Clutches

I have always been a firm believer in multi-plate clutches, but of course it will always depend on the application. I noticed there seems to be a general lack of clutch knowledge. Here’s a quick primer on clutch selection in the form of some Q&A’s:

1. How high of an RPM will you be turning the engine?
OEM style factory replacement high performance clutches do have their place. Generally, OEM style stamped steel cover clutches are designed for just that: OEM applications. They are heavy, flexible, and are manufactured less precisely with larger tolerances. Because they are flexible, heavy, and tend to disengage slowly, they usually cannot slow the input shaft down fast enough for you to slam the next gear. What happens? You grind gears and break clutch parts because of this. Lightweight, unsprung hub copper discs can help in this department, but you will often get chatter and super small engagement point which makes street driving a bitch. Clutch companies modify the fulcrum point of the diaphragm to increase leverage. This creates a higher pressure for less pedal effort, but then the stamped steel cover starts to flex more. If your engine is going to be making slightly more power, but with only a minor increase in RPM, then an OEM style replacement high performance clutch is probably ok for you. For the OEM style factory replacement high performance clutches, I always use ACT clutches. Dirk makes the best OEM style clutches hands down.

2. I will be turning 9000rpm, but my stock redline is 7000rpm. Will an OEM style replacement clutch work for me?
The short answer is no. Don’t be a fucking tight ass. If you spent the money to be making power up at 9000rpm, you’ve obviously spent some serious money. Get yourself an HKS, OS Giken, Exedy, or Tilton (if you can afford one).

3. The clutch company says their clutch will handle 850whp. Everybody’s doing it, why can’t I?
Just because Tom jumps off the bridge doesn’t mean you should too. The simple reality is that OEM style high performance clutches just are not designed for this kind of power. See pictures below of a failure due to high power and high rpm. Don’t believe the hype people.

4. Why is a multi-plate clutch better?
Multiple plates mean more friction surfaces. A twin plate has twice the friction, a triple plate has triple the friction, and so on. This huge increase in friction is with minimal expense in pedal pressure also. Remember the last time you drove your buddy’s Supra with the double throwdown 3600lb pressure plate? Did you also notice your buddy’s Popeye left leg? Sure, the clutch grabs harder, but your left calf is fucked, the cover is flexing, the hydraulics will fail sooner, the thrust bearings in the engine can fail sooner, etc. There’s nothing but negatives. Don’t be a fucking tight ass and get a multi-plate please.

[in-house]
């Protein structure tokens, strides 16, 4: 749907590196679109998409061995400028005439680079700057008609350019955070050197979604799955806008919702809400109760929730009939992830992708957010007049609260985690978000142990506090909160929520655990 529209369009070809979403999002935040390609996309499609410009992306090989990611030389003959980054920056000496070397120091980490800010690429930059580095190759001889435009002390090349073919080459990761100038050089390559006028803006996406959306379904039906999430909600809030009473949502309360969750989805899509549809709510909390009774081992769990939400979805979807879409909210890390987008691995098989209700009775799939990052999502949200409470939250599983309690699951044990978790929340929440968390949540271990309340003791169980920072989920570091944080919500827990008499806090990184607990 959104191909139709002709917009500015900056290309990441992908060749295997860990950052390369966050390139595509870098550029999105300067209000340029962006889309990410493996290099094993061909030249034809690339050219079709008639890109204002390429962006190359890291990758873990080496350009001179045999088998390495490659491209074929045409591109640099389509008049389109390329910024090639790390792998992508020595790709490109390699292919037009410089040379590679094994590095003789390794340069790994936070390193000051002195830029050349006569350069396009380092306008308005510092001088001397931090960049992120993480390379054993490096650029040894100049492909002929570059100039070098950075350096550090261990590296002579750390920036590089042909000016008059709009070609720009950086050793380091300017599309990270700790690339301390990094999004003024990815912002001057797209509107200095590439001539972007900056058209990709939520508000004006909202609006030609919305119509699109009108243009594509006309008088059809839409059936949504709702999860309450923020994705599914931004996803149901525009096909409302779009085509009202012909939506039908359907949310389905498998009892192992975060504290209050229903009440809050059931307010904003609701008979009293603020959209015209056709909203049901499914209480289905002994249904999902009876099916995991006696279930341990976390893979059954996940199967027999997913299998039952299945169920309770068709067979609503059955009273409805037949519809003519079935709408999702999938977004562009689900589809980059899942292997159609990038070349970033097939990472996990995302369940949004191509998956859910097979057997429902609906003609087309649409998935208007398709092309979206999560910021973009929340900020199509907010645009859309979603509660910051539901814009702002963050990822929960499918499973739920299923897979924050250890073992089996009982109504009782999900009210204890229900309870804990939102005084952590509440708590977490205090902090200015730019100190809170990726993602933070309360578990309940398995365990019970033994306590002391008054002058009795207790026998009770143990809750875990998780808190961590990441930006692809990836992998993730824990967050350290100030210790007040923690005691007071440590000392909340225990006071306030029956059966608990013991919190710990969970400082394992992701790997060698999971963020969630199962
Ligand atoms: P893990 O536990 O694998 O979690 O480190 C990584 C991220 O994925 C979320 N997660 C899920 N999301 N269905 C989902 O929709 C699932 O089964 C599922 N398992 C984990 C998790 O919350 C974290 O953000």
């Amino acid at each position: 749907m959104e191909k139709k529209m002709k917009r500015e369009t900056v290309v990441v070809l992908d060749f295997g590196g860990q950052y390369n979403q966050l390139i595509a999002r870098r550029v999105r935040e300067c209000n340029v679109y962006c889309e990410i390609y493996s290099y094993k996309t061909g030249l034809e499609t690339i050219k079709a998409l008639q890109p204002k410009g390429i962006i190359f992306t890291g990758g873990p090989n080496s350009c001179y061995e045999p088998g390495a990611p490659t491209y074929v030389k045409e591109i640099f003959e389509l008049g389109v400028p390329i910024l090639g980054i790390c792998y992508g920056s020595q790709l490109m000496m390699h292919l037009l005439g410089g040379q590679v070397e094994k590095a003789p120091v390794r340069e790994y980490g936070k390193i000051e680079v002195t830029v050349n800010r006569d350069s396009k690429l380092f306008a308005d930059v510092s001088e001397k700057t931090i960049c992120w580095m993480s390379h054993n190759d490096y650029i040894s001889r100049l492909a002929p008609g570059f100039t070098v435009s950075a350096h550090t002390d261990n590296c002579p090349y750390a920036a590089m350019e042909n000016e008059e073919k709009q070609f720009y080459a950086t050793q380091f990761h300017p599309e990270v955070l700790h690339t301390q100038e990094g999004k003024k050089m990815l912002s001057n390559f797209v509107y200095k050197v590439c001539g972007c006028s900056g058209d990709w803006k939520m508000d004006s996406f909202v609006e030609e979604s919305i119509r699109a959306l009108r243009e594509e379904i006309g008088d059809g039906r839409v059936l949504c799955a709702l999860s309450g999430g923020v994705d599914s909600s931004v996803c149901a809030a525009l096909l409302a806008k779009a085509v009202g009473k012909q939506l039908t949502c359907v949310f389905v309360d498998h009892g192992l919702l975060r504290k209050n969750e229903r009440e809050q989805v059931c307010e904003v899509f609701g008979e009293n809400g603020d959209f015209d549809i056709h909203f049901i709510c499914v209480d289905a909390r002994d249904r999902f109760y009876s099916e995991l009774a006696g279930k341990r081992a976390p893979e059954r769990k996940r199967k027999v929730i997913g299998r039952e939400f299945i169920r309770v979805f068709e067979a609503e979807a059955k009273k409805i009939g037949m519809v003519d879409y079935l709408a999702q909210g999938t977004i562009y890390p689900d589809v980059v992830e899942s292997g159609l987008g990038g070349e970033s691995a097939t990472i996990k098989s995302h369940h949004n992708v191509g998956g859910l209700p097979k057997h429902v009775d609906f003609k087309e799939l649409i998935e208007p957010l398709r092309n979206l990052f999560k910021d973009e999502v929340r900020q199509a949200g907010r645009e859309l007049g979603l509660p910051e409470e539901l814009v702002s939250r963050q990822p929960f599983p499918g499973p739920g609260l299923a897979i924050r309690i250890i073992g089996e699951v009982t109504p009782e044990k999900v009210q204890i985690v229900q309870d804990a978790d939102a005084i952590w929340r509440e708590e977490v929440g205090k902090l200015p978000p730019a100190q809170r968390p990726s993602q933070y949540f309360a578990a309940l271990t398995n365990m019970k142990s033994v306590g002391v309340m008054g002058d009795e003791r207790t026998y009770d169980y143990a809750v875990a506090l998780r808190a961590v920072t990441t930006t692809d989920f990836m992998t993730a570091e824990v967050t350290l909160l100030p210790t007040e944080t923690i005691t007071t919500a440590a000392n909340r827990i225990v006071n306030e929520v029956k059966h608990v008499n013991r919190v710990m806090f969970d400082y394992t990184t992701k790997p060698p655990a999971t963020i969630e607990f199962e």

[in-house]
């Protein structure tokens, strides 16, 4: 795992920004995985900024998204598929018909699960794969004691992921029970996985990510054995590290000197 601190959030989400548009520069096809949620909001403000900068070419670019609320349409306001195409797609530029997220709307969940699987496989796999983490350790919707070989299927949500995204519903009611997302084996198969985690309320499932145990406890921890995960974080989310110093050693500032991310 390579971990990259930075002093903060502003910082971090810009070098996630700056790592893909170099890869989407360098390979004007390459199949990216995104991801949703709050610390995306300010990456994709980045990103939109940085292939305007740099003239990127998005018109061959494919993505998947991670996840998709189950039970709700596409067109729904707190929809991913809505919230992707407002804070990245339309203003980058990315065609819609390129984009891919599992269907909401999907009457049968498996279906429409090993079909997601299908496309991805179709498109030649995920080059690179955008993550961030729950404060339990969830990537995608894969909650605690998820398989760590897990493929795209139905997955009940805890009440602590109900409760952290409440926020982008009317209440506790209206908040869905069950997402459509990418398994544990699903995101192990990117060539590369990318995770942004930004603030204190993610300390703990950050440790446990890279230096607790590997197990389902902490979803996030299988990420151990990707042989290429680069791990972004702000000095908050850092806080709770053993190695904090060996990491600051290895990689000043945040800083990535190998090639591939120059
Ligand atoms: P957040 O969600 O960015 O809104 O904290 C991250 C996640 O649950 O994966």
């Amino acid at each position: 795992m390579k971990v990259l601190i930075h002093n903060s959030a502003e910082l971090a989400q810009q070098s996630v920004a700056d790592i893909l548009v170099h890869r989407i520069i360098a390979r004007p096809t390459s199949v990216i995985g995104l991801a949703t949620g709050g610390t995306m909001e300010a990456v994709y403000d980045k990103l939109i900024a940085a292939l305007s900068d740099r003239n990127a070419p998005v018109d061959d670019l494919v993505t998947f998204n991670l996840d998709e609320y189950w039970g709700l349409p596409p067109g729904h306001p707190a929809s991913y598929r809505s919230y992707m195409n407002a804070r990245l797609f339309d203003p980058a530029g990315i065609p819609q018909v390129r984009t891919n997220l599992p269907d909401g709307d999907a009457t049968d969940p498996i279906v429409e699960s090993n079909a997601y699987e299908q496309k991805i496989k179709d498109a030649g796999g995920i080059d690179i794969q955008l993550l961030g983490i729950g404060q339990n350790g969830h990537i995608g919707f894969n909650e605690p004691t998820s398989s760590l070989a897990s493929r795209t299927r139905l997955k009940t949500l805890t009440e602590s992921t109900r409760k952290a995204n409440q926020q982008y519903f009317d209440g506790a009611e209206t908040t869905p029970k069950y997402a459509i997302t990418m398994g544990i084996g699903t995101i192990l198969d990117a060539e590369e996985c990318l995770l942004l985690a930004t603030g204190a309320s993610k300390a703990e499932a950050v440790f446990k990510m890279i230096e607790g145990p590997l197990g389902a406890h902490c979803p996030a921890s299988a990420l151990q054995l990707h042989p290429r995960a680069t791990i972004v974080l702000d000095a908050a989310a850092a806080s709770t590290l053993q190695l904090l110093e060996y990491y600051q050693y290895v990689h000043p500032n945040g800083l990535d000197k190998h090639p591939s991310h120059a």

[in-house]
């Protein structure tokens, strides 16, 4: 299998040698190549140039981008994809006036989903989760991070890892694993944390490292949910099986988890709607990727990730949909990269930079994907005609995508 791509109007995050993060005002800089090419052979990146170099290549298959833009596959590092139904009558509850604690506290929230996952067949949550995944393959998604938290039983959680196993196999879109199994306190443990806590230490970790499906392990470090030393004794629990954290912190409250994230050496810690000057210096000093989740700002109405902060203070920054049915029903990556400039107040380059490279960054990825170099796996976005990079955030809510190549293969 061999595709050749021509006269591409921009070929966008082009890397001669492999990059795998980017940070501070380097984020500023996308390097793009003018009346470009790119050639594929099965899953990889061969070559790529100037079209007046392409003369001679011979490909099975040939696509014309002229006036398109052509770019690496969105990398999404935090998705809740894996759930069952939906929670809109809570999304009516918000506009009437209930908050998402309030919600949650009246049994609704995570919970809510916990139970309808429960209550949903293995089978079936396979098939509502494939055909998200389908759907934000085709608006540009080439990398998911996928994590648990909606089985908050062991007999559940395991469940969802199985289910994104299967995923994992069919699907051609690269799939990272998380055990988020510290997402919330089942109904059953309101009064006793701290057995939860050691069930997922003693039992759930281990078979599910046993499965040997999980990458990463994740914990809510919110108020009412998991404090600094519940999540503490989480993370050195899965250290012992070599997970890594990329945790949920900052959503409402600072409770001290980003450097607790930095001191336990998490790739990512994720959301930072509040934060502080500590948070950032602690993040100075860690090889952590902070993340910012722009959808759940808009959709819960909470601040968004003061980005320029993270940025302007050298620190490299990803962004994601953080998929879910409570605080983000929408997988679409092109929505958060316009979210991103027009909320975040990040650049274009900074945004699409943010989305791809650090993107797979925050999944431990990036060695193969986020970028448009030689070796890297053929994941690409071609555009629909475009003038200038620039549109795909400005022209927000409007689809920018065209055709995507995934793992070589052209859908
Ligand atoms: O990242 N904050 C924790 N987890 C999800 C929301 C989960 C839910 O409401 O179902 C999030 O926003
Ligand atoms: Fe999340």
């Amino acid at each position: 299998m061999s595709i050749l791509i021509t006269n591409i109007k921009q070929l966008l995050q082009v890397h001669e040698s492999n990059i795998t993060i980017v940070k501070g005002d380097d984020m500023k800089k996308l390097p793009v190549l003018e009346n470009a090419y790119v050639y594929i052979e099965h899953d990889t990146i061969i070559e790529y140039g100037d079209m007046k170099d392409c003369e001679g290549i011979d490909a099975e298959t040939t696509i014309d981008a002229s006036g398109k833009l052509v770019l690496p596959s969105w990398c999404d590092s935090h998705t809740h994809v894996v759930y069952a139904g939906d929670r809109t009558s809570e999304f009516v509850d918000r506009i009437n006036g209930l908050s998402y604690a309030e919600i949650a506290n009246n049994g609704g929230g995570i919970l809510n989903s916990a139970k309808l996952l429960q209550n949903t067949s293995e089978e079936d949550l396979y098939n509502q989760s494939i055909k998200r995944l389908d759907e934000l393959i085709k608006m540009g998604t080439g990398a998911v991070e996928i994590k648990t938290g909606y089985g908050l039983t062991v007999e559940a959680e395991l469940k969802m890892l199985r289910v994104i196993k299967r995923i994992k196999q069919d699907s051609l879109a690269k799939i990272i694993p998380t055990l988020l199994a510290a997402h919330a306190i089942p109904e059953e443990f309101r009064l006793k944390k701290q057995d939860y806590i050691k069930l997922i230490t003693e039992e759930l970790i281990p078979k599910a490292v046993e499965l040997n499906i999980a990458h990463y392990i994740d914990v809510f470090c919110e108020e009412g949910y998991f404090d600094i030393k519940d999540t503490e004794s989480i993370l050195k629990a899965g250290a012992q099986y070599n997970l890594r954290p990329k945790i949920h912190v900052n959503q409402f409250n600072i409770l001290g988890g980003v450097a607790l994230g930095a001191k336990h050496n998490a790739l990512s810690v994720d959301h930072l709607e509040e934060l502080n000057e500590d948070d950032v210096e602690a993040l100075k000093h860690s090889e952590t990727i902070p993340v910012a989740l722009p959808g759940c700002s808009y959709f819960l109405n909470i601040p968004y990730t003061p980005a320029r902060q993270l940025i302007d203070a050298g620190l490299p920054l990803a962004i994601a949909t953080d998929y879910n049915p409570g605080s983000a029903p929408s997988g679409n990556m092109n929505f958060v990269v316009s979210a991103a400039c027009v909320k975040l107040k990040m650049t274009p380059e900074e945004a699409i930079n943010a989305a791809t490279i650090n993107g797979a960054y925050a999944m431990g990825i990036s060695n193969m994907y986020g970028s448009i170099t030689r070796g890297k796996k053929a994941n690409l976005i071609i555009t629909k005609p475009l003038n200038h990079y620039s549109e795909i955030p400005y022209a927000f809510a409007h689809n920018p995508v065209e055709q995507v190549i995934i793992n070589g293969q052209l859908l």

5. V-8 guys have been running stamped steel covers with 800ft-lbs of torque for the last 30 years! You’re full of shit. Why should I listen to you?
Don’t listen to me you dumb pile of shit. Built V-8’s have relatively low redlines compared to small ass Japanese engines. A hot small block revs to what, 7000rpm? A hot big block revs to maybe 6000rpm? Even the V-8 guys who rev high are smart and either get multi-plates, automatics, or planetary geared drag transmissions like a Lenco and they use slipper clutches. It’s rare for high power, high revving V-8’s outside of NASCAR to run manual transmissions because most of them are drag fanatics. And guess what kind of clutch NASCARs run? You got it: multi-plates.

6. Why do they seem to only have multi-plate clutches for heavier 4WD cars?
This one’s pretty obvious: because it’s harder on the clutch. With a Skyline GT-R that weighs 3600lbs and makes 600whp, try dropping the clutch at 8000rpm next time and tell me what happens to your SPEC brand OEM style clutch? You got it: you’ll fry the living shit out of it if you don’t break something else shifting. The new generation of heavy 4WD cars like the STI, EVO, and GT-Rs (ex. R35) will require multi-plate clutches if you want any serious results.

rpsclutch1.jpg
Before 8200rpm and 800whp. See that thin ass strap trying to hold the stamped steel cover to that big ass piece of iron? There are only 3 of those mass produced, manufactured by some 60 year old grandma in some desolate factory town in some third world country standing in front of a giant hydraulic press that is trying to keep things together. Mass production and old ladies equal only mediocre quality control. That’s ok for 260whp though.

rpsclutch2.jpg
What happened to grandma’s strap? After two shifts at 8200rpm and 800whp a rivet gave up and/or the strap failed. I’m not going to mention any brand names though. You can see that the transmission case is cracked. It’s a fucking damn good thing that pieces of clutch and flywheel didn’t go through the trans case, floor pan and chop off my fucking legs.

Generally, I’d say an OEM style replacement clutch is good for about +100whp and another 500rpm beyond factory redline and that’s even pushing it a bit. Anything beyond this kind of power or RPM, get a multi-plate and save yourself a transmission, left calf, engine, hydraulics, and/or even maybe a leg. Remember high quality car parts are not cheap. Be sure to always pick the right part for the job even if it costs you an arm and a leg (pun not intended).

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